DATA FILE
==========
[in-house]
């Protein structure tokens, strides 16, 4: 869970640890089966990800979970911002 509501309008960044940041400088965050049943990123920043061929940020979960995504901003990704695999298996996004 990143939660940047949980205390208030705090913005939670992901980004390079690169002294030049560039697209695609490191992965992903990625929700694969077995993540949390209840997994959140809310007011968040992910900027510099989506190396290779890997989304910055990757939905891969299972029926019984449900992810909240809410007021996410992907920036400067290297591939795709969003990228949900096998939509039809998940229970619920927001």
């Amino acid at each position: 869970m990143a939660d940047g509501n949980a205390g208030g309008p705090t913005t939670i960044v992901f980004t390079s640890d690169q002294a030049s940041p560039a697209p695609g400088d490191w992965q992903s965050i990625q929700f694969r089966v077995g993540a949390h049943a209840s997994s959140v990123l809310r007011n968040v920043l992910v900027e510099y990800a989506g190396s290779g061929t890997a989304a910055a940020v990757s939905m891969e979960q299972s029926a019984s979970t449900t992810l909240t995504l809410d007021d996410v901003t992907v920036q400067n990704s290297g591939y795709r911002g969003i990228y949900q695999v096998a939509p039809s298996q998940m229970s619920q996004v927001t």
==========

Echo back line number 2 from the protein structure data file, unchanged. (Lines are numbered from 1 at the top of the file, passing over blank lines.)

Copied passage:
């Protein structure tokens, strides 16, 4: 869970640890089966990800979970911002 509501309008960044940041400088965050049943990123920043061929940020979960995504901003990704695999298996996004 990143939660940047949980205390208030705090913005939670992901980004390079690169002294030049560039697209695609490191992965992903990625929700694969077995993540949390209840997994959140809310007011968040992910900027510099989506190396290779890997989304910055990757939905891969299972029926019984449900992810909240809410007021996410992907920036400067290297591939795709969003990228949900096998939509039809998940229970619920927001």